Chlorthalidone (CTD) may be superior to hydrochlorothiazide (HCTZ) in the reduction of adverse cardiovascular events in hypertensive patients. The mechanism of the potential benefit of CTD could be related to antiplatelet effects. The objective of this study was to determine if CTD or HCTZ have antiplatelet effects. This study was a prospective, double-blind, randomized, three-way crossover comparison evaluating the antiplatelet effects of CTD, HCTZ, and aspirin (ASA) in healthy volunteers. The effects of these treatments on platelet activation and aggregation were assessed using a well-established method with five standard platelet agonists. Thirty-four patients completed the three-way crossover comparing pre- and post-treatment changes in platelet activation and aggregation studies. There were statistically significant antiplatelet effects with ASA but not with CTD or HCTZ. Hypokalemia occurred in 0 (0%), 10 (30%), and 6 (18%) of the ASA, CTD, and HCTZ patients, respectively. The results of our study suggest that the benefits of CTD and HCTZ in reducing adverse cardiovascular events in patients with hypertension is not a result of an antiplatelet effect. In our study, hypokalemia with CTD was more prevalent than that reported in a large outcome trial in patients with hypertension. The clinical relevance of this finding is uncertain.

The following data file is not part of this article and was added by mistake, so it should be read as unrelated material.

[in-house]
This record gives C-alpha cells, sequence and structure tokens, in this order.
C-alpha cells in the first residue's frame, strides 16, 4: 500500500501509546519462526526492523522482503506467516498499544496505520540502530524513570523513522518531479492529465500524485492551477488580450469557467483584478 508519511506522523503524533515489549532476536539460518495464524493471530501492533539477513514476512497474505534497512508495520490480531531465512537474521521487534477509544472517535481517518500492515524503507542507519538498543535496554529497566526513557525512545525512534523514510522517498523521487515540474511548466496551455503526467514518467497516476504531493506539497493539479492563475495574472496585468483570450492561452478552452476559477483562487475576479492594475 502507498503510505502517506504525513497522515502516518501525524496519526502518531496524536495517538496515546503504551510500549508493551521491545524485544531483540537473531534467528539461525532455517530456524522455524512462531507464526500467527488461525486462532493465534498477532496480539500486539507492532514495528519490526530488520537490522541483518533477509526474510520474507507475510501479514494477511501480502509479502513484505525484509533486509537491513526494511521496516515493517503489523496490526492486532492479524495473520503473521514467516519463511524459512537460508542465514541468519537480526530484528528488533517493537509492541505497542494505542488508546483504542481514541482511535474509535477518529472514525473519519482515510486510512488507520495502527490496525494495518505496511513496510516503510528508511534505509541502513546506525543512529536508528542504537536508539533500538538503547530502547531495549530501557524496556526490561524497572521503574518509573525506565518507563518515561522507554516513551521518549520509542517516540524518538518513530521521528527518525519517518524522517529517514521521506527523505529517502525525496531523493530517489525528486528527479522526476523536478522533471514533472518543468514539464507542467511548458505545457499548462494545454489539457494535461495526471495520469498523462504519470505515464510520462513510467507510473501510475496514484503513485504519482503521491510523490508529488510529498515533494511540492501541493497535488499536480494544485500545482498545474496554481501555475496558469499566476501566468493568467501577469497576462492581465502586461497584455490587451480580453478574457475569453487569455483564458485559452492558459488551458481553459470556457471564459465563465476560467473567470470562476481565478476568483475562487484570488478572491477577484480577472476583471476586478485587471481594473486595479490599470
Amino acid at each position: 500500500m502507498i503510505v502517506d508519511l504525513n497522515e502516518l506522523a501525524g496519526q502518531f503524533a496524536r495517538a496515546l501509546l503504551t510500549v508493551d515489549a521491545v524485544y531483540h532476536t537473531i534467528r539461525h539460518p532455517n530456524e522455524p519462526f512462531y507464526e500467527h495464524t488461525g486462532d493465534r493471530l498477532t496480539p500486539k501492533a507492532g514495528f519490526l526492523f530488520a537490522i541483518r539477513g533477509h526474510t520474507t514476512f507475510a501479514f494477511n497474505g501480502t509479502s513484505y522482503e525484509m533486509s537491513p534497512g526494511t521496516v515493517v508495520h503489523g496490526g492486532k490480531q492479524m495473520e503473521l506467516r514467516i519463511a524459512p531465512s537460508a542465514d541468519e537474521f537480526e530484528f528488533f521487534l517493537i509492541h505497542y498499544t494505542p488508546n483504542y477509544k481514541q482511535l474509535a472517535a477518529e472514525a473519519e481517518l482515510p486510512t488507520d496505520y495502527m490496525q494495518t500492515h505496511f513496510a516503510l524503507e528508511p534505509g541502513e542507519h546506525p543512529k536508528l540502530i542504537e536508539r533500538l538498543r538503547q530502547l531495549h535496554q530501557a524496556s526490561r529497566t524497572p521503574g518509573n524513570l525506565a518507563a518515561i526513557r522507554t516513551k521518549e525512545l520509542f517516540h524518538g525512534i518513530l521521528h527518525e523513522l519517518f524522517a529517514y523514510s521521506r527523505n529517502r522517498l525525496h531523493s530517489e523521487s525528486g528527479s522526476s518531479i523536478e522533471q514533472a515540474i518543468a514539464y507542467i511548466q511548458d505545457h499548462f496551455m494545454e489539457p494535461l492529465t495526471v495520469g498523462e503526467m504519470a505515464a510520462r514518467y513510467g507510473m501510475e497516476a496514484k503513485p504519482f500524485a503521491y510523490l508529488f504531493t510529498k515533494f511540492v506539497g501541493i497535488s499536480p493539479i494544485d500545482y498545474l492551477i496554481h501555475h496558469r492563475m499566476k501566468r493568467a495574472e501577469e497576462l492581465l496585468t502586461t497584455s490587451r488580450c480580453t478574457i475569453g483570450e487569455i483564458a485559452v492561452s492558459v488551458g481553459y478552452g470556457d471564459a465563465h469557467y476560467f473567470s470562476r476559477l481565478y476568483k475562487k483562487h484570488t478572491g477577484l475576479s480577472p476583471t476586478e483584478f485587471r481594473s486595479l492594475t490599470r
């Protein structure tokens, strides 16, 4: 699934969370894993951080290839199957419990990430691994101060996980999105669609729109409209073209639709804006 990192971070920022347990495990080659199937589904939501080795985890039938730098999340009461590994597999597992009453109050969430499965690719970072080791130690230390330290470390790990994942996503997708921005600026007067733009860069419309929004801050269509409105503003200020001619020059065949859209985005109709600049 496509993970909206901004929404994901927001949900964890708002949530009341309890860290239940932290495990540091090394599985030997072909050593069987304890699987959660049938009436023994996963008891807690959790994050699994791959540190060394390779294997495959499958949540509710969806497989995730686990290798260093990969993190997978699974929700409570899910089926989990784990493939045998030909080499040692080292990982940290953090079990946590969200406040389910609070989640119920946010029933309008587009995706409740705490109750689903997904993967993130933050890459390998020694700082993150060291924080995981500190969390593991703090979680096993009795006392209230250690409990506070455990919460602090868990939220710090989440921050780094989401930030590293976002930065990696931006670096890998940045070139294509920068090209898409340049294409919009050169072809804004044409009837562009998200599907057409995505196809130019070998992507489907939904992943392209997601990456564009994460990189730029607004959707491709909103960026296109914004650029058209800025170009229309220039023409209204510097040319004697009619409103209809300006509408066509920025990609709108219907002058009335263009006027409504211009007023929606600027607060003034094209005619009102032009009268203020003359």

- antihypertensive therapy
- clinical pharmacology
- pharmacologic (drug) therapy
ASJC Scopus subject areas
- Internal Medicine
- Endocrinology, Diabetes and Metabolism
- Cardiology and Cardiovascular Medicine